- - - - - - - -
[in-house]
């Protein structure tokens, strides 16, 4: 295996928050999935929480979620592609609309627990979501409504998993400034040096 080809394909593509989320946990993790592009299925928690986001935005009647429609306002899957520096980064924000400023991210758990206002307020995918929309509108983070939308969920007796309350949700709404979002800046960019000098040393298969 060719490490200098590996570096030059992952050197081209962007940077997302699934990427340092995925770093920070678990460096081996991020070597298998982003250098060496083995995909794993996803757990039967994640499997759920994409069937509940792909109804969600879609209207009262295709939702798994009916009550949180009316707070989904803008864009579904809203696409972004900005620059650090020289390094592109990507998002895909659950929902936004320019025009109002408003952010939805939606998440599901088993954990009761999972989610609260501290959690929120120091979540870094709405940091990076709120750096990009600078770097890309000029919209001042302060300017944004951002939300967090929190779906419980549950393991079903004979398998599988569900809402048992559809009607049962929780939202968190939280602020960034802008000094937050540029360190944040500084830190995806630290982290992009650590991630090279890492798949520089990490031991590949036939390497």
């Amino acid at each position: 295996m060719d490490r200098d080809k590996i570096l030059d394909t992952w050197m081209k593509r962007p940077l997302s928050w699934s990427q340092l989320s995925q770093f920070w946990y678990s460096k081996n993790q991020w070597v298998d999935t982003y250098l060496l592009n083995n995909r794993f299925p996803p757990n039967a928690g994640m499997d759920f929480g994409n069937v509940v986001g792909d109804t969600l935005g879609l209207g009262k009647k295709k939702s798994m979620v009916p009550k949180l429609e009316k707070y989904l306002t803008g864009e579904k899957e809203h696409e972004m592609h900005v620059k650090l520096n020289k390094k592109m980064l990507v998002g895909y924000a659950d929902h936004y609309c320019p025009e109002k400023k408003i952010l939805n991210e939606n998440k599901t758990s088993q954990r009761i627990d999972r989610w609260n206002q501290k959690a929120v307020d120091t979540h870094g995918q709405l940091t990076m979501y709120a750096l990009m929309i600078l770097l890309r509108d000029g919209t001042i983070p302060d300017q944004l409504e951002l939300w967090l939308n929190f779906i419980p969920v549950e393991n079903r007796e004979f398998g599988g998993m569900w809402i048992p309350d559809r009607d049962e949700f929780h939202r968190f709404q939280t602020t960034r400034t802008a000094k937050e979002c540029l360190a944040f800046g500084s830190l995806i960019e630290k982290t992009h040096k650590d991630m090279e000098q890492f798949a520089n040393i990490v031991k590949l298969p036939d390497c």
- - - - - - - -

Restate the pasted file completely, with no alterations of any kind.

[in-house]
């Protein structure tokens, strides 16, 4: 295996928050999935929480979620592609609309627990979501409504998993400034040096 080809394909593509989320946990993790592009299925928690986001935005009647429609306002899957520096980064924000400023991210758990206002307020995918929309509108983070939308969920007796309350949700709404979002800046960019000098040393298969 060719490490200098590996570096030059992952050197081209962007940077997302699934990427340092995925770093920070678990460096081996991020070597298998982003250098060496083995995909794993996803757990039967994640499997759920994409069937509940792909109804969600879609209207009262295709939702798994009916009550949180009316707070989904803008864009579904809203696409972004900005620059650090020289390094592109990507998002895909659950929902936004320019025009109002408003952010939805939606998440599901088993954990009761999972989610609260501290959690929120120091979540870094709405940091990076709120750096990009600078770097890309000029919209001042302060300017944004951002939300967090929190779906419980549950393991079903004979398998599988569900809402048992559809009607049962929780939202968190939280602020960034802008000094937050540029360190944040500084830190995806630290982290992009650590991630090279890492798949520089990490031991590949036939390497």
């Amino acid at each position: 295996m060719d490490r200098d080809k590996i570096l030059d394909t992952w050197m081209k593509r962007p940077l997302s928050w699934s990427q340092l989320s995925q770093f920070w946990y678990s460096k081996n993790q991020w070597v298998d999935t982003y250098l060496l592009n083995n995909r794993f299925p996803p757990n039967a928690g994640m499997d759920f929480g994409n069937v509940v986001g792909d109804t969600l935005g879609l209207g009262k009647k295709k939702s798994m979620v009916p009550k949180l429609e009316k707070y989904l306002t803008g864009e579904k899957e809203h696409e972004m592609h900005v620059k650090l520096n020289k390094k592109m980064l990507v998002g895909y924000a659950d929902h936004y609309c320019p025009e109002k400023k408003i952010l939805n991210e939606n998440k599901t758990s088993q954990r009761i627990d999972r989610w609260n206002q501290k959690a929120v307020d120091t979540h870094g995918q709405l940091t990076m979501y709120a750096l990009m929309i600078l770097l890309r509108d000029g919209t001042i983070p302060d300017q944004l409504e951002l939300w967090l939308n929190f779906i419980p969920v549950e393991n079903r007796e004979f398998g599988g998993m569900w809402i048992p309350d559809r009607d049962e949700f929780h939202r968190f709404q939280t602020t960034r400034t802008a000094k937050e979002c540029l360190a944040f800046g500084s830190l995806i960019e630290k982290t992009h040096k650590d991630m090279e000098q890492f798949a520089n040393i990490v031991k590949l298969p036939d390497c």